The United Kingdom generally isn’t the first place people think of when they decide to go to the beach. Indeed, the beaches of Spain, France, and Cyprus are filled with lobster-red Brits, so it appears the locals agree, but the Good Beach Guide, published by the Marine Conservation Society, says the UK’s beaches are improving, at least in terms of water quality.
The latest report reveals that 421 of the UK’s 769 beaches have “excellent” water quality, up 33 from last year. In addition, fewer beaches are getting a failing grade. This is a positive trend after heavy rainfall in the past three years made sewage systems overflow and sloughed off fertilizers and agrochemicals from farmland.
The UK can’t sit on their laurels, though, because starting in 2015 the EU is going to enact tougher standards for water purity, and many beaches that are now borderline cases will get failing marks. The BBC has published an interactive map showing what regions do best. Of the two most famous beaches, Blackpool didn’t get the highest “MCS recommended” rating, but Brighton Pier did, which is interesting because the area recently elected the UK’s first Green Party Minister of Parliament.
Now if they could just do something about the weather. . .
Image of Blackpool beach courtesy zergo512 via Wikimedia Commons.
In an effort to court tourist dollars, officials in Linfen City in the Shanxi Province of China have announced that all visitors will receive a complimentary “I Can Breathe” face mask by stopping in the visitor’s center at the main train station.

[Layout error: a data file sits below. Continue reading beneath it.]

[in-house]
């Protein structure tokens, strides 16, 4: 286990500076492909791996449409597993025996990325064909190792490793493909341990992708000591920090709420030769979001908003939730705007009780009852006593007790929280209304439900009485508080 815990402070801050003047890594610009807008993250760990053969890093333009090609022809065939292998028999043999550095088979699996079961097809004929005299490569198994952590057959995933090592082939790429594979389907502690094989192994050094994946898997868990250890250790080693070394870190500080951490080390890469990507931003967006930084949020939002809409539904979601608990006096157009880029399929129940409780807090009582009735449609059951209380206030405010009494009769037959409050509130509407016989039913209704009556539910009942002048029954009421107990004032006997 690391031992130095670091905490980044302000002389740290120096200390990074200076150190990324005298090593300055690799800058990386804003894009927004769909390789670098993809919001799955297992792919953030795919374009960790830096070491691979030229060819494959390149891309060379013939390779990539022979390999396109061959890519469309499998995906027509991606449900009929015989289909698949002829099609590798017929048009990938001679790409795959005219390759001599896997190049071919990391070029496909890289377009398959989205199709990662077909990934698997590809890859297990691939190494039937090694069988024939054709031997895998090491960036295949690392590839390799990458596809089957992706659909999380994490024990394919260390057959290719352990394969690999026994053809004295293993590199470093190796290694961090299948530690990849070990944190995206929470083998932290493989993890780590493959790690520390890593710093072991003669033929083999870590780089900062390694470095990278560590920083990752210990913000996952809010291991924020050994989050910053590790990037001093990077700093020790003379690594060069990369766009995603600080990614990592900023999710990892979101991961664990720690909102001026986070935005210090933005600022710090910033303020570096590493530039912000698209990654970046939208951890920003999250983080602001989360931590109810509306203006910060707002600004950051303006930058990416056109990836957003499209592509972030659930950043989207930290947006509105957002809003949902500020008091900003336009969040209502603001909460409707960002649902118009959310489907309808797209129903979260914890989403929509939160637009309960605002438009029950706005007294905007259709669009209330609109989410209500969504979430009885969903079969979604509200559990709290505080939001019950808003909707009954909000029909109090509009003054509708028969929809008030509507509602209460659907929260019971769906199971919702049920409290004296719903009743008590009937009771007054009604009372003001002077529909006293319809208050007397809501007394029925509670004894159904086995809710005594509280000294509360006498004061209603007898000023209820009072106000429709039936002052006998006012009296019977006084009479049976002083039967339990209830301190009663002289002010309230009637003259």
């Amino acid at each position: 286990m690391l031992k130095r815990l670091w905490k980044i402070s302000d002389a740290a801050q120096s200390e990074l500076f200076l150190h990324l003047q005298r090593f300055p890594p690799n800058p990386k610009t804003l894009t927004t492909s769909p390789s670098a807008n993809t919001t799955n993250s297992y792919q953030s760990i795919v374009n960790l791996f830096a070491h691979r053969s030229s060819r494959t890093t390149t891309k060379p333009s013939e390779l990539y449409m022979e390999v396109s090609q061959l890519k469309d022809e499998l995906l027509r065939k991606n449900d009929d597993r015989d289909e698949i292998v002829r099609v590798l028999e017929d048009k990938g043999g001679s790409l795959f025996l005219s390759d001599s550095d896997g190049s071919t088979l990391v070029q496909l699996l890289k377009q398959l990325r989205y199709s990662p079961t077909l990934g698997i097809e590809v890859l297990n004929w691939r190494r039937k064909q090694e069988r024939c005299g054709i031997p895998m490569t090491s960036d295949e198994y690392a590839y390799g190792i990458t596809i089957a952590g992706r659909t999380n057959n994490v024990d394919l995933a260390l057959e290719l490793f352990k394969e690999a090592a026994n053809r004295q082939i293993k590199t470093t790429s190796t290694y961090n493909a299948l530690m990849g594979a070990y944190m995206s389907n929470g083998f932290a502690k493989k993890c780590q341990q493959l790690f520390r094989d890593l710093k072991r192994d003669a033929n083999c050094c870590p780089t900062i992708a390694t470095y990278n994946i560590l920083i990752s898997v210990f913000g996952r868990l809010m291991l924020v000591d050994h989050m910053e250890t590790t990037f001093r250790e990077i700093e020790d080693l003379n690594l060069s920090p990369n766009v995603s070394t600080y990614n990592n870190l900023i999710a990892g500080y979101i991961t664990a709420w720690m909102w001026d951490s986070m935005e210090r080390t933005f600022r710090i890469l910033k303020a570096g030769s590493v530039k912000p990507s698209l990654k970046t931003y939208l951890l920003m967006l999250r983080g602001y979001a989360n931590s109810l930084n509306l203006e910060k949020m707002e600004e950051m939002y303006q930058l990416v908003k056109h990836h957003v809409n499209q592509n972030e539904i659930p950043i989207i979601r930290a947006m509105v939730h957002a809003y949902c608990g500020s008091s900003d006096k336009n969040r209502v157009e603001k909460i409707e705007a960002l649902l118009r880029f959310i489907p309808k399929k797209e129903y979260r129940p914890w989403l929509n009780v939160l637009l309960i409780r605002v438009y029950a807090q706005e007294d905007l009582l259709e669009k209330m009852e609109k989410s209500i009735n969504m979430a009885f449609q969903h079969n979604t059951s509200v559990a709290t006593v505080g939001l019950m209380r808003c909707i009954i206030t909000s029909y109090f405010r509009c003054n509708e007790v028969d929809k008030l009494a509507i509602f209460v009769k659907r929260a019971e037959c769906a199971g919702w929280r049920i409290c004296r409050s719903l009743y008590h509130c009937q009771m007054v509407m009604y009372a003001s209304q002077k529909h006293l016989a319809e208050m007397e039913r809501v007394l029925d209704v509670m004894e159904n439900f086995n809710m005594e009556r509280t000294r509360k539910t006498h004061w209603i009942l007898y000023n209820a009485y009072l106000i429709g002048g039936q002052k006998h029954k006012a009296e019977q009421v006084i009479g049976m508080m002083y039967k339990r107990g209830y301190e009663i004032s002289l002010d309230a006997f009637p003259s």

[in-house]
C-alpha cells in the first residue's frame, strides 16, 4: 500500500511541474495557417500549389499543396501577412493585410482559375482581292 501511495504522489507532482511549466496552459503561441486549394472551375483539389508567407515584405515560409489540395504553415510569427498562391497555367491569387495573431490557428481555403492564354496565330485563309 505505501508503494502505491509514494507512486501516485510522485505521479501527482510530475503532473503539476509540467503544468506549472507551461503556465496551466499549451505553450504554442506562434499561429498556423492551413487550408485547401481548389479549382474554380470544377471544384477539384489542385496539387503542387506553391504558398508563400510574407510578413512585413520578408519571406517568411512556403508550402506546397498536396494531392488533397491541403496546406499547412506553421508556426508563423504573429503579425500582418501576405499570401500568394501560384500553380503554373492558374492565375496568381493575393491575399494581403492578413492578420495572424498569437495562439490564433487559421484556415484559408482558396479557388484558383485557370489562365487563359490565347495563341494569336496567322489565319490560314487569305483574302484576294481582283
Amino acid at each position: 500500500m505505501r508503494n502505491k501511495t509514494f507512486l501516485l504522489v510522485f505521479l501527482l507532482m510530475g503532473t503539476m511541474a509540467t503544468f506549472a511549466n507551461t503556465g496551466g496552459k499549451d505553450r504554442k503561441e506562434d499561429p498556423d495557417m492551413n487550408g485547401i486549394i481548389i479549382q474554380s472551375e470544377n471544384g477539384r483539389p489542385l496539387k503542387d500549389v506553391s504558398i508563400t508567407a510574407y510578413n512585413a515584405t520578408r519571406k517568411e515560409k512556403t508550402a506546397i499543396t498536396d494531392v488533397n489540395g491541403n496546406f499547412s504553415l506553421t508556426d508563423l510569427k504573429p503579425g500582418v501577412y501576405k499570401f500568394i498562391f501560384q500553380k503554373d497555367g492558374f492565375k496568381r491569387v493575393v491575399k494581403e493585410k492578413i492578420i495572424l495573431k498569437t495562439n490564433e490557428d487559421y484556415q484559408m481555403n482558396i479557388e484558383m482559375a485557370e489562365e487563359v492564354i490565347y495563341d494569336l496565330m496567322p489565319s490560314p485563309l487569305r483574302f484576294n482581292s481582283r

“We recognize our problem,” said Mr. Li Yin, head of the Ministry of Tourism. “We are not ignoring the truth of our pollution fiasco and are facing it head on,” he was quoted as saying during a recent press conference junket. During the conference, he peered through the haze of the warm spring day and demonstrated how to put on the mask by slipping the elastic band fastener over each ear.
His assistant minister, Mr. Wan Yang, added that, although Linfen is proud of its heritage as being part of the history of the birth of Chinese civilization, being known as one of the most polluted cities in the world has put a damper on the tourist dollar intake. Recently, officials have been talking to former U.S. Vice-President Al Gore about how to stem the tide of factory emissions. Until the city can come up with a way to fill American manufacturing needs and a way clean-up up the air quality, they are handing out a mask to anyone who would like one. “It takes time to find balance,” remarked Mr. Yin.
“Definitely. Besides these are fun to decorate,” added Mr. Yang pulling out a box of markers and quickly drawing a pig on two masks before handing them to two female reporters who were fitfully coughing in the front row.
The masks are from a Chicago based company. The company’s involvement makes the Chinese officials feel hopeful. Knowing that Chicago once burned down because of a cow makes folks in Linfen not feel so bad because of their own environmental issues.
“We hope people will give us a chance. There is so much to see and do in Shanxi Province, I hope poor air quality doesn’t keep them away,” Mr. Yang said, still wearing his mask to prove that it did not get in the way of effectively communicating. “They are also 100% recylable.”